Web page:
What is Soap?

What is Soap?

Apr 25th 2015

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Chemically, soap is a salt. Like the stuff on your table. That you eat.

Where do salts come from?

Table salt is sodium chloride, which, you guessed it, comes from the combination of sodium and chlorine. Why is that important? Next time you pick up the salt shaker, think about that fact that salt comes from some very dangerous chemicals.

  • sodium that explodes when exposed to any water (like humidity in the air)
  • chlorine, a yellow-green gas that can kill you

Pretty fascinating. One of those oxymorons of nature, something essential like salt that we MUST have to live, is created from things that can kill us. Here are some details on the chemical reaction that makes salt.

Where do we find salt?

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Today, free sodium metal cannot be found in nature on the earth's surface, it is too volatile. But in the way back, when things like rocks were liquid in a lot of places, sodium was hanging around the earth, flying free.

Sodium has a natural positive charge so strong that it is just waiting to pounce on other chemicals that are negative. Like chlorine. Apparently they found each other and hung out a lot, the result of their union is everywhere. Everyone knows the ocean is salty, but that is the result of water washing the salt out of the land - which has WAY more salt than the ocean.

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Conveniently, one of the compounds that is used to make modern bar soap, sodium hydroxide or lye, is a by-product when salt (sodium chloride) is created in water. Today this happens in underwater volcanoes and chemical laboratories.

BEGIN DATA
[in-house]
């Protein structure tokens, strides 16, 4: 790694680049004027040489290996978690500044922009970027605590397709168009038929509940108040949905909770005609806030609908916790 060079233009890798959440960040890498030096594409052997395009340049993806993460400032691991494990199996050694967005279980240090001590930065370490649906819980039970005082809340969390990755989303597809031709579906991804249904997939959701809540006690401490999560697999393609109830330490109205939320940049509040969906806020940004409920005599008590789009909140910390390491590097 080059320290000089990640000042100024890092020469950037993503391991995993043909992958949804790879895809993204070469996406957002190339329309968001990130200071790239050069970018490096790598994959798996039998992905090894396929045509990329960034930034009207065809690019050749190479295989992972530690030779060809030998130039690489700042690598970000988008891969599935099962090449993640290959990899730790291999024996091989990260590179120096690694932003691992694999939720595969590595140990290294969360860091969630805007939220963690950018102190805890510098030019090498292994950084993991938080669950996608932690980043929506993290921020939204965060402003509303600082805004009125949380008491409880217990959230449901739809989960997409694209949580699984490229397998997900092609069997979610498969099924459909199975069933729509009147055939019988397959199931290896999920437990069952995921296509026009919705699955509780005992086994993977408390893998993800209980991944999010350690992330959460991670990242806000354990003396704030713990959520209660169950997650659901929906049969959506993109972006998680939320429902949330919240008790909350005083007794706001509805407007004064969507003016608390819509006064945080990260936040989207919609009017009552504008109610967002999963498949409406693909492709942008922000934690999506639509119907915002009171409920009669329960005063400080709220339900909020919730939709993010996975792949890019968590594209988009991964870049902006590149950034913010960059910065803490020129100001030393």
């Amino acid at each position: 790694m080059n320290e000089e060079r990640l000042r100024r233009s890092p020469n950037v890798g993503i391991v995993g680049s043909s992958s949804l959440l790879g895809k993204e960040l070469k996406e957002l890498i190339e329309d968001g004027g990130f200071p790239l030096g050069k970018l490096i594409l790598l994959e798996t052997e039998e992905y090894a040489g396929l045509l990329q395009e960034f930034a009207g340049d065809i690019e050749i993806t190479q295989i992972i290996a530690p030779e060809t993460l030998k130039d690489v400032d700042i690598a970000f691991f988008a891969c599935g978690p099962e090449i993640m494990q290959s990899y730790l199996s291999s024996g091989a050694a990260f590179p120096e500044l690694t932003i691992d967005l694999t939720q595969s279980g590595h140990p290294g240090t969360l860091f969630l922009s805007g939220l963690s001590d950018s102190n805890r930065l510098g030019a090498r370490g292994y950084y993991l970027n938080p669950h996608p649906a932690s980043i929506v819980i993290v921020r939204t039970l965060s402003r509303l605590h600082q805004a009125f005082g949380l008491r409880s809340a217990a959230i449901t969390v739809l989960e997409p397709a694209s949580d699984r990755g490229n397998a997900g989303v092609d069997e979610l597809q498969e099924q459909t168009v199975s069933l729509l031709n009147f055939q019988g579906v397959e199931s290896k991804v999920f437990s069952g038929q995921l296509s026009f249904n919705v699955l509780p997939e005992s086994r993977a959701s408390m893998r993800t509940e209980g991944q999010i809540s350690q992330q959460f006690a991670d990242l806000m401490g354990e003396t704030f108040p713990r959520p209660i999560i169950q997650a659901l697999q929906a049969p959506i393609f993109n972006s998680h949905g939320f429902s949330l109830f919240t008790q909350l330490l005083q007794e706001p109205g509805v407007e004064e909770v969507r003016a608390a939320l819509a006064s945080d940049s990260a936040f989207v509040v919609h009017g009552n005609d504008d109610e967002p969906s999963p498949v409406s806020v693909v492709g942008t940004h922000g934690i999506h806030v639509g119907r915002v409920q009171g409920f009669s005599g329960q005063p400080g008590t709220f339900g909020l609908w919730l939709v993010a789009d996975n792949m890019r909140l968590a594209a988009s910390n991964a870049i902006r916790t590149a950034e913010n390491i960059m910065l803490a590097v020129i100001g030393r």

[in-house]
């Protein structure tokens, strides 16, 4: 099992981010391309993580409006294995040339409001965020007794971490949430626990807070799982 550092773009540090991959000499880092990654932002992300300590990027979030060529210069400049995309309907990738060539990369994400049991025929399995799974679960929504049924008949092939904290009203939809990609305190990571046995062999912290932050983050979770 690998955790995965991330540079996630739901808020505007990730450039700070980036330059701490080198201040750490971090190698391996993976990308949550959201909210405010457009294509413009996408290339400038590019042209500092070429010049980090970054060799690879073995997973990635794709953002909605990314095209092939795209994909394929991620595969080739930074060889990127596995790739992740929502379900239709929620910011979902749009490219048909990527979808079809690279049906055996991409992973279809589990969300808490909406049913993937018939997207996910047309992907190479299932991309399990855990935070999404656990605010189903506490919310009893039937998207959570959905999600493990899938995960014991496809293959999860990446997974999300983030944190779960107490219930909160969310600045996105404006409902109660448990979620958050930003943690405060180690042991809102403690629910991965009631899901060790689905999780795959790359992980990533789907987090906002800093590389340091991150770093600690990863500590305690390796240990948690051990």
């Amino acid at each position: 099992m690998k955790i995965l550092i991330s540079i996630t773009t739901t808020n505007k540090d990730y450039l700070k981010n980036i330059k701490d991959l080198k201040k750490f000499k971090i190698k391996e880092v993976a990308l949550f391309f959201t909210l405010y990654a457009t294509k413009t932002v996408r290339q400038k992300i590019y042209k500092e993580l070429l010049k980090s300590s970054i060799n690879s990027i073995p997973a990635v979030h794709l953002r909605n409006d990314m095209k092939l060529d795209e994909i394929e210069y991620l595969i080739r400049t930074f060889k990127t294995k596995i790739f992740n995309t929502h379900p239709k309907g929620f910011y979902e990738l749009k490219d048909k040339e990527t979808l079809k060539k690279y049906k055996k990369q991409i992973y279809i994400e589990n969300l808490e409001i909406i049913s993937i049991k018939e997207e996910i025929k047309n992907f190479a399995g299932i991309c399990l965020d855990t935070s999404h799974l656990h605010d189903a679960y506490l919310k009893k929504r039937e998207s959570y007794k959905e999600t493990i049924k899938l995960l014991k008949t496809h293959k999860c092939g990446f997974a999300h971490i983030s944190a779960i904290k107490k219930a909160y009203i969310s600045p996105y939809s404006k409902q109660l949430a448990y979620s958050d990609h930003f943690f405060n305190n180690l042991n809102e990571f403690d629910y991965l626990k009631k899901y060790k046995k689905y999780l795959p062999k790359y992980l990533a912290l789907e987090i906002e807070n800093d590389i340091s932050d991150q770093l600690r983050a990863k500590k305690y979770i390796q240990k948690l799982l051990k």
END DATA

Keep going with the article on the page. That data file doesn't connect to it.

Chemistry Lesson

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According to Wikipedia, you have a salt when two ions with opposite electrical charges come together to form a new compound. The result is an electrically stable substance - rocks, crystals, (or, um, bars of soap... jus sayin) - some pretty solid stuff.

Put salts in water, though, and watch out. You have electrical conductivity just waiting to happen. In fact, salt in water is called an "electrolyte" - sound familiar? Gatorade anyone?

What this means to your skin

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All of this is important because small differences in the "electrolyte" you use can have a BIG impact on your skin cells. We have so many uses for salt. It makes fireworks pretty, and it makes corn on the cob taste good.

And it cleans your skin.

It is important to choose the right salt for the job you want to do. Do you have the right salt in your shower?